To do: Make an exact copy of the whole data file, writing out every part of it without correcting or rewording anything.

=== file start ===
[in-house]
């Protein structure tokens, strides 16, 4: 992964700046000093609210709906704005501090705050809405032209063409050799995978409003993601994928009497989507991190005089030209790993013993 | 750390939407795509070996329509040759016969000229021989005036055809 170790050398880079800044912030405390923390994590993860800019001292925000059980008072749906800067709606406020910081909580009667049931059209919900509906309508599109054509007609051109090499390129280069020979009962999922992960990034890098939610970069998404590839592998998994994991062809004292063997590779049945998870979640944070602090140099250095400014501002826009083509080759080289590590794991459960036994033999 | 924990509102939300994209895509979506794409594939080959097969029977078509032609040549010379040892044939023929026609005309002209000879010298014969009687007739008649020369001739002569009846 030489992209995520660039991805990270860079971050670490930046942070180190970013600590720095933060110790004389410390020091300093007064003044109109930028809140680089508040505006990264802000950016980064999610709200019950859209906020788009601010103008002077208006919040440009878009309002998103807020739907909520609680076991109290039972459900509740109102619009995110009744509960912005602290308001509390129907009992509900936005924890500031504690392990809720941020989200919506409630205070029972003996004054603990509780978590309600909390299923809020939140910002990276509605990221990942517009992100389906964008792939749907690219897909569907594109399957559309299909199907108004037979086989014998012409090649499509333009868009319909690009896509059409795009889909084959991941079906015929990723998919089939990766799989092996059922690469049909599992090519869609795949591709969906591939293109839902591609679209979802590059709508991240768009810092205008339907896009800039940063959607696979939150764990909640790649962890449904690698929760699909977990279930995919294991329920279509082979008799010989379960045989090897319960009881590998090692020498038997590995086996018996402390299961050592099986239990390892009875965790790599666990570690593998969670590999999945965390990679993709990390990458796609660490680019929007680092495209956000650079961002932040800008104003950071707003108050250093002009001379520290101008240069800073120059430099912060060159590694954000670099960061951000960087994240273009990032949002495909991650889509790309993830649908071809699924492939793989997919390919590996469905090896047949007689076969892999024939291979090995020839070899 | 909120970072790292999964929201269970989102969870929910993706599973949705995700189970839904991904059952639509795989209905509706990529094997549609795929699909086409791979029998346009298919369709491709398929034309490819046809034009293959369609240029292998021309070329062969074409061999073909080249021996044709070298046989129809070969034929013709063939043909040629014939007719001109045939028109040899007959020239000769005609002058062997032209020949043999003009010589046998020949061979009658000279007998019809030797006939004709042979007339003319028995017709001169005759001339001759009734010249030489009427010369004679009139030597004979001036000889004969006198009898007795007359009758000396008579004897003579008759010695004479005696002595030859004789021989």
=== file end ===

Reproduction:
[in-house]
């Protein structure tokens, strides 16, 4: 992964700046000093609210709906704005501090705050809405032209063409050799995978409003993601994928009497989507991190005089030209790993013993 | 750390939407795509070996329509040759016969000229021989005036055809 170790050398880079800044912030405390923390994590993860800019001292925000059980008072749906800067709606406020910081909580009667049931059209919900509906309508599109054509007609051109090499390129280069020979009962999922992960990034890098939610970069998404590839592998998994994991062809004292063997590779049945998870979640944070602090140099250095400014501002826009083509080759080289590590794991459960036994033999 | 924990509102939300994209895509979506794409594939080959097969029977078509032609040549010379040892044939023929026609005309002209000879010298014969009687007739008649020369001739002569009846 030489992209995520660039991805990270860079971050670490930046942070180190970013600590720095933060110790004389410390020091300093007064003044109109930028809140680089508040505006990264802000950016980064999610709200019950859209906020788009601010103008002077208006919040440009878009309002998103807020739907909520609680076991109290039972459900509740109102619009995110009744509960912005602290308001509390129907009992509900936005924890500031504690392990809720941020989200919506409630205070029972003996004054603990509780978590309600909390299923809020939140910002990276509605990221990942517009992100389906964008792939749907690219897909569907594109399957559309299909199907108004037979086989014998012409090649499509333009868009319909690009896509059409795009889909084959991941079906015929990723998919089939990766799989092996059922690469049909599992090519869609795949591709969906591939293109839902591609679209979802590059709508991240768009810092205008339907896009800039940063959607696979939150764990909640790649962890449904690698929760699909977990279930995919294991329920279509082979008799010989379960045989090897319960009881590998090692020498038997590995086996018996402390299961050592099986239990390892009875965790790599666990570690593998969670590999999945965390990679993709990390990458796609660490680019929007680092495209956000650079961002932040800008104003950071707003108050250093002009001379520290101008240069800073120059430099912060060159590694954000670099960061951000960087994240273009990032949002495909991650889509790309993830649908071809699924492939793989997919390919590996469905090896047949007689076969892999024939291979090995020839070899 | 909120970072790292999964929201269970989102969870929910993706599973949705995700189970839904991904059952639509795989209905509706990529094997549609795929699909086409791979029998346009298919369709491709398929034309490819046809034009293959369609240029292998021309070329062969074409061999073909080249021996044709070298046989129809070969034929013709063939043909040629014939007719001109045939028109040899007959020239000769005609002058062997032209020949043999003009010589046998020949061979009658000279007998019809030797006939004709042979007339003319028995017709001169005759001339001759009734010249030489009427010369004679009139030597004979001036000889004969006198009898007795007359009758000396008579004897003579008759010695004479005696002595030859004789021989």